Hey Bro- Nice Car

Pop Quiz for MEN ONLY:


Guys, if you wanted to borrow your buddy’s car, would you:

A) Joke about driving it, and if he laughs or doesn’t shoot it down, assume he is fine with you borrowing it (maybe even wants you to?).
B) Work your way into gauging his response about it. Stand near it, grab the keys sometimes. As long as he doesn’t say no, it’s fine. Just ease into it slowly!
C) Be really, really nice to him. Get him things. Do stuff for him. He’ll see that you’re a good guy and let you borrow his car. You deserve it!
D) If he likes your post about cars on Facebook, assume he’s thinking about letting you borrow his sometime.
E) Wait to talk to him about it until his state of mind is compromised- like if he’s drunk, and jump on the opportunity before he changes his mind (especially if it’s a really fast or expensive car- how often do opportunities like that come along?!). If he realizes he didn’t really mean it when he sobers up, that’s his fault for getting that drunk in the first place.
F) If you think he might, just straight up ask him. If he says no, you won’t waste your time and you can ask another friend who might borrow you their car.

Any option except “F” is ridiculous, right? Because you’re grown ass adults, and that car belongs to someone else, so it’d be weird to not respect that.

So, why is it that guys treat girls (and sex) like this? Every single one of these options on the list is something I’ve personally experienced. I hear so much about these behaviors from stories my girl friends tell that I had to bring it up: It’s common decency to be more respectful about a car than about a human female these days. Tell me something’s not seriously messed up there.

6 thoughts on “Hey Bro- Nice Car

  1. Rebecca Meyer

    Great analogy! And it’s so sad that this is true and many women have experienced this (myself included). It’s just outrageous that men believe that a woman saying “no” is an invitation for a debate or coercion. It’s disturbing. I’ve have experiences where guys get mad if I reject them, some want me to “think about it,” and when I’m at bars, I’ve had lots of creepy guys come on to me. It’s gross.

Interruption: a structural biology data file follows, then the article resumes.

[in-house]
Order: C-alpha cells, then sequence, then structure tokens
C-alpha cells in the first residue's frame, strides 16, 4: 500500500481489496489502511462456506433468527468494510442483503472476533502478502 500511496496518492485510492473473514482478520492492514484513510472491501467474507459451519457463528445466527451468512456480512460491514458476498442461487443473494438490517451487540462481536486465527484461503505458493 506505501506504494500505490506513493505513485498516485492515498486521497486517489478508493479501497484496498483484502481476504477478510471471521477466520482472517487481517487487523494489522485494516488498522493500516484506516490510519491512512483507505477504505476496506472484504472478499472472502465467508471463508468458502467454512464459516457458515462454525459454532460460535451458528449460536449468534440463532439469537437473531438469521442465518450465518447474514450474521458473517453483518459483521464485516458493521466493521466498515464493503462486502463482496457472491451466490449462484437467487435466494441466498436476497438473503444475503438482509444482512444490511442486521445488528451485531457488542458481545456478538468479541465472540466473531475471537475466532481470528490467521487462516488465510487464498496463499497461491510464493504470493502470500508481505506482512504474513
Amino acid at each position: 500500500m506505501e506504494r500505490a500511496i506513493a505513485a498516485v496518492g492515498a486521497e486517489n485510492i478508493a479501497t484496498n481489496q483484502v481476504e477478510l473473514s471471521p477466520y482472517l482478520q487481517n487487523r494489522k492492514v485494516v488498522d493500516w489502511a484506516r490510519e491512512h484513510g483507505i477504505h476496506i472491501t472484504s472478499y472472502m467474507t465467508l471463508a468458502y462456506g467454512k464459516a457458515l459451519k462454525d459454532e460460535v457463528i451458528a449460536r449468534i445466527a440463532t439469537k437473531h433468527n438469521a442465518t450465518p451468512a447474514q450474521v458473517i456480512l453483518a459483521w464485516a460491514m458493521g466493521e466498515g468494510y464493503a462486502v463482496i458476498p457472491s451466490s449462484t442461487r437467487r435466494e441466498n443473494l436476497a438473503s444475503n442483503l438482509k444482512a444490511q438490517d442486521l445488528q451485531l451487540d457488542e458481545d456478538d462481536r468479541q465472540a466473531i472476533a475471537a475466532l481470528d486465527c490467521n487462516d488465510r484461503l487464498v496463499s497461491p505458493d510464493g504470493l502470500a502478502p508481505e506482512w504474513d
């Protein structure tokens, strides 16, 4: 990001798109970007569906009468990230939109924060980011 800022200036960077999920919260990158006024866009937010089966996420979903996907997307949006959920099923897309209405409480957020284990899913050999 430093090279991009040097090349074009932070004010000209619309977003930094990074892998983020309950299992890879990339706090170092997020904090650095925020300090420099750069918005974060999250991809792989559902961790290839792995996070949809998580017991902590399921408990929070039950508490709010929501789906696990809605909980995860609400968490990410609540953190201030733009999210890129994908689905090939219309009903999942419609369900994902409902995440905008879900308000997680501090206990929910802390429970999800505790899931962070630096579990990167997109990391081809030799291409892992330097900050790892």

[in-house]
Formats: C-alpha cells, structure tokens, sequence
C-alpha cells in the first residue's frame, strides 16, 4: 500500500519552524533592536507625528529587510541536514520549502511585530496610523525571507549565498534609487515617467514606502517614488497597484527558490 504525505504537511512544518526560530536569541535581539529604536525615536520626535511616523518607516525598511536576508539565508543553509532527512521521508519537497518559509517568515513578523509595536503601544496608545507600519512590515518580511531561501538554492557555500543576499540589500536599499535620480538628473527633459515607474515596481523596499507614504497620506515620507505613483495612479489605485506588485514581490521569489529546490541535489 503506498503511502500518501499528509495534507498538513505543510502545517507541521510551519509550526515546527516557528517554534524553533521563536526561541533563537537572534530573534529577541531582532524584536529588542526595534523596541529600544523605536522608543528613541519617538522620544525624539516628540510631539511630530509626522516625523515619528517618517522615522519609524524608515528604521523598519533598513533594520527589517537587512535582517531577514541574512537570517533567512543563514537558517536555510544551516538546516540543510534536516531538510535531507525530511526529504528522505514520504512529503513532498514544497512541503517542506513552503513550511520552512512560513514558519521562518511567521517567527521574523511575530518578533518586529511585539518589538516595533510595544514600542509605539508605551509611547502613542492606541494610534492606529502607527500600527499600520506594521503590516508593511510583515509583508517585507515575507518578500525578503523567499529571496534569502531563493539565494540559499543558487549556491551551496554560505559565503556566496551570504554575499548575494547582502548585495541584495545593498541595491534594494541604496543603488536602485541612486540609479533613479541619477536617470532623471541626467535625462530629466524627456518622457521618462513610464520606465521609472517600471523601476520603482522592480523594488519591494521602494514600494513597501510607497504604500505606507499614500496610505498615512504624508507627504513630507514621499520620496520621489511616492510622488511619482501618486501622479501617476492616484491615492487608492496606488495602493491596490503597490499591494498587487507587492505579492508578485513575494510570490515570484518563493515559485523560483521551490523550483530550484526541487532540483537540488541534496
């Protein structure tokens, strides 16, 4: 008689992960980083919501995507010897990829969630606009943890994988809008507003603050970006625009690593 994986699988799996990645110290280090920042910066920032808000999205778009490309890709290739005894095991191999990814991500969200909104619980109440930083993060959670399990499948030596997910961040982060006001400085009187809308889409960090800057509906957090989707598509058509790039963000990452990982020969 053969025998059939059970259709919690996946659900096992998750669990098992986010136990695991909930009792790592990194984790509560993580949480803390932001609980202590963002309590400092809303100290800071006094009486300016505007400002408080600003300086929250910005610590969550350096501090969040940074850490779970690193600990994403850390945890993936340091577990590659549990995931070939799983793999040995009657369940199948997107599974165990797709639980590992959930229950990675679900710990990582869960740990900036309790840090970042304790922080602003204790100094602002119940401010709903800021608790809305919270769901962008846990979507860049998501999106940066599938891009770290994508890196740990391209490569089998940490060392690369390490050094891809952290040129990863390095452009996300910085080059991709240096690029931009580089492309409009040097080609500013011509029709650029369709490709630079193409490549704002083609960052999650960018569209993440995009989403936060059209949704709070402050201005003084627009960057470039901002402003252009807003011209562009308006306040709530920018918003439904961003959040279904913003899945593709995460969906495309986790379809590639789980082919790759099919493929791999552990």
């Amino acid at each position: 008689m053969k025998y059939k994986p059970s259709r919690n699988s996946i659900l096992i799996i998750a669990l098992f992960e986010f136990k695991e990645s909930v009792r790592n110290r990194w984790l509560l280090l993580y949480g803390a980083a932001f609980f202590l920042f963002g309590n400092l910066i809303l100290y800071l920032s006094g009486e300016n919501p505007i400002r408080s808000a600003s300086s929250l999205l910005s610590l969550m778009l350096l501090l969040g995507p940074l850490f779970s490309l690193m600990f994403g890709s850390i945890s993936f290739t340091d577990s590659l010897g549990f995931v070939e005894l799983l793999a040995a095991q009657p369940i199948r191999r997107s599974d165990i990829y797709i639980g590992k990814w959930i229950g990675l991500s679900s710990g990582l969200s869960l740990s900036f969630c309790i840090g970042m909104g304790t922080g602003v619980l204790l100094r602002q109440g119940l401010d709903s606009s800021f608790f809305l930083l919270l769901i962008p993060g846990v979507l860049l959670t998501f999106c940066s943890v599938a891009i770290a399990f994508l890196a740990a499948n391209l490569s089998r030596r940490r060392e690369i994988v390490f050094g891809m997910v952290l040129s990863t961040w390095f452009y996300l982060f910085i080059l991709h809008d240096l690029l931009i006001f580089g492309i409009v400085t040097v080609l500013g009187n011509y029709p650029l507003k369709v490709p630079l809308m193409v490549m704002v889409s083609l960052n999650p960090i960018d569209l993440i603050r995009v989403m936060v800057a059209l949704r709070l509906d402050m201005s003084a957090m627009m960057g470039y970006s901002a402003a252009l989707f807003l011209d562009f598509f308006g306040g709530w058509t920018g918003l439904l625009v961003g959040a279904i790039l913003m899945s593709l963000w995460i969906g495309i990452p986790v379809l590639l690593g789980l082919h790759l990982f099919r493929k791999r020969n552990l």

2. Martin

    This post leaves me with a sweet sour feeling tangling. I agree with the idea behind it, to respect interactions, to be sincere and not interact with second motivations, in a manipulative way. I’m all up for that and is what I try to achieve when I meet people in general, not just women. Having said this, human relations are not as straight forward as option (second) E puts it. Yes of course some people like straightforwardness, but many don’t. Some people like romance, some like being approached indirectly. I think it goes more in line with a) not assuming that interacting with someone will neccessarily end up with whatever you have in mind b) real interaction means listening and ‘feeling’ the other person. Some people will be playfull, some will be indirect, some will be sarcastic and it’s up to the process of interacting to see if people match up. It’s taking out the idea that interacting is a means to an end. Get to know someone for the pleasure of it and see if the other’s way of interacting suits you. If that way is straightforward or indirect well, be open about it.

    1. justsarahg Post author

      Life isn’t as straight forward as the last option, but it is a million times more respectful than the other ways. You can call them all “indirect ways of getting to know whether someone is interested,” but I call it disregarding the potential for the other’s person’s feelings to not be what you want in a push for your own motives.


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